Between 1980 and 1995 I vacationed in Provincetown on a regular basis. Then I began spending summers at Fire Island and stopped making the trek up to this charming gay resort located at the tip of Cape Cod. However, I recently had an unexpected vacation there when my friend Andy, who had made arrangements to go there for a long weekend, had a change of plans and asked if I'd be interested in going in his place - all expenses paid. So on Thursday morning I took the train up to Boston and from there boarded the speed ferry for the 90-minute trip to this quaint Portuguese fishing village. I was delighted to be able to take advantage of this opportunity because I have fond memories of P-town.
I stayed at a guest house in the heart of town off Commercial St. called Watership Inn. A cozy place, it consists of a number of weather-beaten buildings which encircle a small backyard. However, its interior was a bit dreary and dark for my taste, bringing to mind the mansions of the Addams Family or Dark Shadows.
I was pleasantly surprised to find that the town was largely the way I remember, especially the mix of pedestrians, bikes and cars clogging Commercial Street. And the downtown scene was as vibrant as ever. The Lobster Pot and Spiritus Pizza were still there as were the art galleries, crafts shops, little stores that sell salt water taffy, Gale Force bike rentals, tea dance at the Boatslip and many of the restaurants. The big guest houses were bustling, including some I once stayed at - Captain Jack's Wharf, Anchor Inn and Gifford House. However, one restaurant I fondly remember, Tips for Tops'n on Bradford St., was no longer there, having closed just last summer. One addition I ruefully noted was the Marc Jacobs store (but no Starbuck's or Chipotle - yet).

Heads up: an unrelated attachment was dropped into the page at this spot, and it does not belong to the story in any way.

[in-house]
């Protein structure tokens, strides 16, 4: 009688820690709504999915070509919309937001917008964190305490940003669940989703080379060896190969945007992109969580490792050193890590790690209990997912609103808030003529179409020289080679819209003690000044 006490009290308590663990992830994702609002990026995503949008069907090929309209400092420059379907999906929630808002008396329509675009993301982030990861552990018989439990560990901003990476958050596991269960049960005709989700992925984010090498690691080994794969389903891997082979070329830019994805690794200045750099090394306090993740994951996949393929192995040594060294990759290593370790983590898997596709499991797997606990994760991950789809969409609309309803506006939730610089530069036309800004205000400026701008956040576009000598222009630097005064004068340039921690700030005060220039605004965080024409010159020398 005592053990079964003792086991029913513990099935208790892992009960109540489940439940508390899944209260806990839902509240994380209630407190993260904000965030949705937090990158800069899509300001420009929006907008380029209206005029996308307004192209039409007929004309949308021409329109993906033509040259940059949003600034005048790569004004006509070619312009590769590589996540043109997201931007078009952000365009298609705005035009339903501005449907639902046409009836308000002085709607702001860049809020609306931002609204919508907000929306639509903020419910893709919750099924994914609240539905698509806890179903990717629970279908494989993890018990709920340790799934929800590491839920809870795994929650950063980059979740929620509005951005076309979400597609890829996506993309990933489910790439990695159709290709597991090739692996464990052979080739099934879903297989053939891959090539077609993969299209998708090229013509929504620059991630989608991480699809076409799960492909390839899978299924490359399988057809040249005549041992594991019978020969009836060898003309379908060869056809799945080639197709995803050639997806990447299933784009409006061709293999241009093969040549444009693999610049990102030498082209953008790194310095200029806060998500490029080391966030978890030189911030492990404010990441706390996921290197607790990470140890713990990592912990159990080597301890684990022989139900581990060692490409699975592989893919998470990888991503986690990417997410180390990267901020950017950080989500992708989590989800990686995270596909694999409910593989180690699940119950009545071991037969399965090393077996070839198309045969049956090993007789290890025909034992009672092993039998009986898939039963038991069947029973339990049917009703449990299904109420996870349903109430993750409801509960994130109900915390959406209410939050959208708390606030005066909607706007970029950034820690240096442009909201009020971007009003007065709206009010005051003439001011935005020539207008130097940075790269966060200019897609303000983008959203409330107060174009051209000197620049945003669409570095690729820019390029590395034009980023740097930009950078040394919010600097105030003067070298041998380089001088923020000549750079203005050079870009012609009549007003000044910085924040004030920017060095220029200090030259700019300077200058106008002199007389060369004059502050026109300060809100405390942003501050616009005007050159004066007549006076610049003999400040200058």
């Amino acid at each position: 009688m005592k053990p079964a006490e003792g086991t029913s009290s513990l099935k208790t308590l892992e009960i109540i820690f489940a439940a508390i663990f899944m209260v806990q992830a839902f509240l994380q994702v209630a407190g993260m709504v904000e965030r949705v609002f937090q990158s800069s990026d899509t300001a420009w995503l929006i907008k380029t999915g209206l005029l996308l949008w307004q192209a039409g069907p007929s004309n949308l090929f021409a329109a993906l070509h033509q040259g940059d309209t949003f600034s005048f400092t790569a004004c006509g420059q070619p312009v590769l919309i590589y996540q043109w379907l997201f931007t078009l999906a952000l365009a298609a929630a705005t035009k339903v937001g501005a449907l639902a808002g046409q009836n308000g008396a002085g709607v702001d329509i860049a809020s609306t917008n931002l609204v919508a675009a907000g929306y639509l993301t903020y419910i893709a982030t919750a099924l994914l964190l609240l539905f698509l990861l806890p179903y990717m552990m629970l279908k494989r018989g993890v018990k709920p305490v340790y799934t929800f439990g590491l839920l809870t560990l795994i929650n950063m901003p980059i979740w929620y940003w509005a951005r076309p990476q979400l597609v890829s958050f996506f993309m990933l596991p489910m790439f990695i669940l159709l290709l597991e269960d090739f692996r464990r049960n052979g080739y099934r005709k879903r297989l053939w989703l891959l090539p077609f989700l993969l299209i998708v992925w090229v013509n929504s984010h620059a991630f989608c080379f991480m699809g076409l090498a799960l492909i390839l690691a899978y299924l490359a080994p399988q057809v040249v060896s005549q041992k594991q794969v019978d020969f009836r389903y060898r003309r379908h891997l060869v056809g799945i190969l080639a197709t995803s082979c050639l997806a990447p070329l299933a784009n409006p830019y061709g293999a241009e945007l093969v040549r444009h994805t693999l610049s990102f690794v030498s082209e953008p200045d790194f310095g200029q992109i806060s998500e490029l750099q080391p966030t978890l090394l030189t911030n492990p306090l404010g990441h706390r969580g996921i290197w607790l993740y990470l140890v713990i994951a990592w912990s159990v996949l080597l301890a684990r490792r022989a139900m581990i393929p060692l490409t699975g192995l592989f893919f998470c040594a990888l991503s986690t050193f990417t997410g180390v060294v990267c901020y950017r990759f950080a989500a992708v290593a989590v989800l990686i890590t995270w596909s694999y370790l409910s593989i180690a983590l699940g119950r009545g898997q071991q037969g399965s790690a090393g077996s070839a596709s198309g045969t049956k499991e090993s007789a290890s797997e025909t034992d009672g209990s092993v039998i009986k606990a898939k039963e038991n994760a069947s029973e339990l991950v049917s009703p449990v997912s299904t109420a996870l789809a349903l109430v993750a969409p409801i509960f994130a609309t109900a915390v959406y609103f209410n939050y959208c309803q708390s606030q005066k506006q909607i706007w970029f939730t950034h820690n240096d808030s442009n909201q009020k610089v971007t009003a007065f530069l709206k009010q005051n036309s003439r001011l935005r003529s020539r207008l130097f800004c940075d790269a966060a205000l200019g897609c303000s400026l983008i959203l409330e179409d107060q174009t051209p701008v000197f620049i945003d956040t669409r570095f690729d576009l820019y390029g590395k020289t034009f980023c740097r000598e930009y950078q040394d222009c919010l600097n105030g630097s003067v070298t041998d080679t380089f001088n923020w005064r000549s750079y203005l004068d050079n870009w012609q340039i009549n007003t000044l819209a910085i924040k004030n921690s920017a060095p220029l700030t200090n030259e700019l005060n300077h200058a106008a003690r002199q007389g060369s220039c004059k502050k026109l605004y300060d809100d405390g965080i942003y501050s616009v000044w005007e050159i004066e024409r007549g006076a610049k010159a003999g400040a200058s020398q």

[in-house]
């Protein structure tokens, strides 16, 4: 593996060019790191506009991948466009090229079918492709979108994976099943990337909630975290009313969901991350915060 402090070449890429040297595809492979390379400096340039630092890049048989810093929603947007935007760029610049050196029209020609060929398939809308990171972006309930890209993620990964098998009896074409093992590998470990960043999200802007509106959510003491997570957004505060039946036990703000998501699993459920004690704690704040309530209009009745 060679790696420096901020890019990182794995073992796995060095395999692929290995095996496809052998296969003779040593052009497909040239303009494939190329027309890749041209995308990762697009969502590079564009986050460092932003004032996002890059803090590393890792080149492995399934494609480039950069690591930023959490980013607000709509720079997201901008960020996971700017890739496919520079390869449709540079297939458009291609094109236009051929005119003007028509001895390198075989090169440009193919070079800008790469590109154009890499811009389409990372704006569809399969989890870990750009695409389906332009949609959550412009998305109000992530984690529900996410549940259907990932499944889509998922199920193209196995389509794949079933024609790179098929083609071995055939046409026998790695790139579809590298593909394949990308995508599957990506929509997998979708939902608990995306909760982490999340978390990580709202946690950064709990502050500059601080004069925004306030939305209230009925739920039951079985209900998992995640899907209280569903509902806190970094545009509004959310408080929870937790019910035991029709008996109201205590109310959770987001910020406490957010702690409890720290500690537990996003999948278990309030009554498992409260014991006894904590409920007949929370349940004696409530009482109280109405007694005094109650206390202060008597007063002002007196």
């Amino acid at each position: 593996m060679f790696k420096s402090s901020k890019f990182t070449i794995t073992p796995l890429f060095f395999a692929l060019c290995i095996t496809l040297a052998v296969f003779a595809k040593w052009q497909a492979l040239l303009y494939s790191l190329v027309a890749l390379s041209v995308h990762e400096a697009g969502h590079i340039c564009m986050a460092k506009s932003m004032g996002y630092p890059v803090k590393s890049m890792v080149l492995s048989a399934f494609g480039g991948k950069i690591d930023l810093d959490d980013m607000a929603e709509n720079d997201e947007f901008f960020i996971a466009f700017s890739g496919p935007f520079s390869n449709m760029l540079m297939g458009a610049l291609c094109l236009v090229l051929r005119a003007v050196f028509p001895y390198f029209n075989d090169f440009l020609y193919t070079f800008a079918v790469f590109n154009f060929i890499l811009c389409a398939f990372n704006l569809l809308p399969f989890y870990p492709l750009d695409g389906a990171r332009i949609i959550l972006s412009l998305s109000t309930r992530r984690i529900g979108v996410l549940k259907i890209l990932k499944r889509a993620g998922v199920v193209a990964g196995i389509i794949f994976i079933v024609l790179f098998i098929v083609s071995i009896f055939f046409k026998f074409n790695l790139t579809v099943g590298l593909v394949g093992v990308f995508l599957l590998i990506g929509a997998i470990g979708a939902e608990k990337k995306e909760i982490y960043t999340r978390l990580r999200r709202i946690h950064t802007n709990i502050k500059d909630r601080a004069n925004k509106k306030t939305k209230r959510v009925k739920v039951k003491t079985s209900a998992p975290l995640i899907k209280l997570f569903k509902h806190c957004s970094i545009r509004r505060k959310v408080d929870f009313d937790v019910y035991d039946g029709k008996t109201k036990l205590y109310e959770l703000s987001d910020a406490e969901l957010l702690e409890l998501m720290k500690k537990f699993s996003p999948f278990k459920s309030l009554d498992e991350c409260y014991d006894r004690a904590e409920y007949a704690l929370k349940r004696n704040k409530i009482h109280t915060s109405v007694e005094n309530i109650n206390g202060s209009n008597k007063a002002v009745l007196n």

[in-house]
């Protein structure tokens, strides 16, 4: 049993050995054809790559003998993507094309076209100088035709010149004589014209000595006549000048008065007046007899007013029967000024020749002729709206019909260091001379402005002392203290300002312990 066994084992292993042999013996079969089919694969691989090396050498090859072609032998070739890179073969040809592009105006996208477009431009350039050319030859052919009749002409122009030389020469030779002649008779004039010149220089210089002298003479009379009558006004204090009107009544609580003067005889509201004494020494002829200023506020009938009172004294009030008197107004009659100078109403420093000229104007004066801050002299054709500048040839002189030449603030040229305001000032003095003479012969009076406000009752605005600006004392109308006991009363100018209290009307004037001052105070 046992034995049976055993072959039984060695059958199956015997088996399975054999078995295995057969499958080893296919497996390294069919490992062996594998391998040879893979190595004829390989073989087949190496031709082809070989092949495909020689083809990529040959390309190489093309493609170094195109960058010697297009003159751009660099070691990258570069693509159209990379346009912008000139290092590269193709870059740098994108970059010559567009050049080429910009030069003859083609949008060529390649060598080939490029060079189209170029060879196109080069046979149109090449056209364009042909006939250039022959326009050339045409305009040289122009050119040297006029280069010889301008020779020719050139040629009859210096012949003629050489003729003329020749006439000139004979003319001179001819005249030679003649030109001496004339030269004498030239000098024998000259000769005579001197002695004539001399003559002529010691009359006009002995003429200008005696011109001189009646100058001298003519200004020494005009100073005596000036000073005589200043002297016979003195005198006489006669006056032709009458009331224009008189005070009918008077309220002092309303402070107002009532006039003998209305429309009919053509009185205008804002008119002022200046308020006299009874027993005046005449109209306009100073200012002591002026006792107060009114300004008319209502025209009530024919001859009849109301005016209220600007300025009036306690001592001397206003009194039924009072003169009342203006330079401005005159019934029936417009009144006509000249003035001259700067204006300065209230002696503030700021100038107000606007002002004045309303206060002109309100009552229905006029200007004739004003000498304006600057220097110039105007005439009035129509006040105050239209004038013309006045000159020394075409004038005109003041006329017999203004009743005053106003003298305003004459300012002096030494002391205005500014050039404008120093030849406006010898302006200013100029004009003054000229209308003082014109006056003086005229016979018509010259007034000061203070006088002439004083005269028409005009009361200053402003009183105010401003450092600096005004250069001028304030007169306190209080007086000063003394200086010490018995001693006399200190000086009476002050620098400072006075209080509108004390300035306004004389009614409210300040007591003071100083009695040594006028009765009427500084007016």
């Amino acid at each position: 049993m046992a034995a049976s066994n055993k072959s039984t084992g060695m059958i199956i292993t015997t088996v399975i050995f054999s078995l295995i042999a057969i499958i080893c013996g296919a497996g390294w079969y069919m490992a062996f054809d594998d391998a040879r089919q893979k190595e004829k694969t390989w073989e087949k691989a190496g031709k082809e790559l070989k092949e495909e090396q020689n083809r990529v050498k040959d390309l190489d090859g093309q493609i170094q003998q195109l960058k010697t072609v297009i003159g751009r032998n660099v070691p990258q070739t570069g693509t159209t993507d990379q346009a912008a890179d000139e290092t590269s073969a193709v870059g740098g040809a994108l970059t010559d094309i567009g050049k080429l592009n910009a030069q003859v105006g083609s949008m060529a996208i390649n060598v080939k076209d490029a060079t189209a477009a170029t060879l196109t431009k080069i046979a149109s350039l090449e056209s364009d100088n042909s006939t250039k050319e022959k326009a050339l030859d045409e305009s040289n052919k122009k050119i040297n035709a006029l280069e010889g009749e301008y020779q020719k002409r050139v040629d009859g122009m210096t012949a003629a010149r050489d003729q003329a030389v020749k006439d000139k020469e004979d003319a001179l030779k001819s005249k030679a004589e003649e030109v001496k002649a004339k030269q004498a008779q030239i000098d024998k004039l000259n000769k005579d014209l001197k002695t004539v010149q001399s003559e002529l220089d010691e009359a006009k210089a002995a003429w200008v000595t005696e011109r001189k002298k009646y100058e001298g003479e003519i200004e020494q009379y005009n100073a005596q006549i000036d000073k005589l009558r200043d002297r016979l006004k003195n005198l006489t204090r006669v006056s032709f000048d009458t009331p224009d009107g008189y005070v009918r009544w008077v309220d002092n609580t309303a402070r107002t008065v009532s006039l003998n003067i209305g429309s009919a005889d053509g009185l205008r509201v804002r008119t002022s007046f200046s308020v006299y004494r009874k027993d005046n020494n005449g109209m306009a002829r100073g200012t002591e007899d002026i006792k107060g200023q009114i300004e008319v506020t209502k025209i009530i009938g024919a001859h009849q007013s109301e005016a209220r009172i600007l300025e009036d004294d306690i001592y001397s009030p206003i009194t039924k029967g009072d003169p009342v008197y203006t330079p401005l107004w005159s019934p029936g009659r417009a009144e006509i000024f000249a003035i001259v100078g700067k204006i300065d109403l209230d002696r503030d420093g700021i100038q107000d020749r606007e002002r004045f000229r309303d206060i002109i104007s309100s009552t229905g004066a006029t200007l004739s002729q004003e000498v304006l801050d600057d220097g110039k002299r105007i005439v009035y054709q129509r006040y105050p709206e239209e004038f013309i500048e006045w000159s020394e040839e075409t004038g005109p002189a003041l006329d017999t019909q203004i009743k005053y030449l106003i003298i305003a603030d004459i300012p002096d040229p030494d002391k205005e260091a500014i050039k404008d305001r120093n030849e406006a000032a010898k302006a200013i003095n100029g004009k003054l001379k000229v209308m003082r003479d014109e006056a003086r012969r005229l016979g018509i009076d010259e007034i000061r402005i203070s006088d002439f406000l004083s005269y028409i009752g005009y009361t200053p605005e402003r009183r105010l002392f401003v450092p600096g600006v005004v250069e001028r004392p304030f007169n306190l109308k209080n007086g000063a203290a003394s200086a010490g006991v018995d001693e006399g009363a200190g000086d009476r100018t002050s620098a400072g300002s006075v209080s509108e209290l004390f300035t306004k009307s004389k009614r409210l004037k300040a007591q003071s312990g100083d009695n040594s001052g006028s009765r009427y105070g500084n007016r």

Visiting P-town was also a nice respite from New York "attitude" as I found the people here friendlier and less pretentious than those who summer in the Pines. (But when it comes to sex appeal, the boys of the Pines win hands-down!) And while Provincetown reminds me somewhat of Cherry Grove, it's missing the shrillness of the Bridge & Tunnel residents who give the Grove its "personality".
The weather was gray and drizzly on my first full day, a Friday, but bright blue skies abounded on Saturday. And I was happy with both conditions. After all, overcast skies are great for photos since colors "pop" in the dull light, and the delight of sunny skies go without saying. However, Sunday turned uncomfortably humid under a light overcast.
To close, what follows is a gallery of photos, showing various aspects of Provincetown, beginning with some of the town's architecture. The middle photograph shows P-town's library.
File these four under "The Charm of Provincetown" ...
In addition to the many galleries, outdoor sculpting is scattered about town. The first is titled "Tourists" and is situated in front of the library. The two photos that follow were snapped on MacMillan Pier, the place where visitors go for a whale watching tour and to get the ferry back to Boston.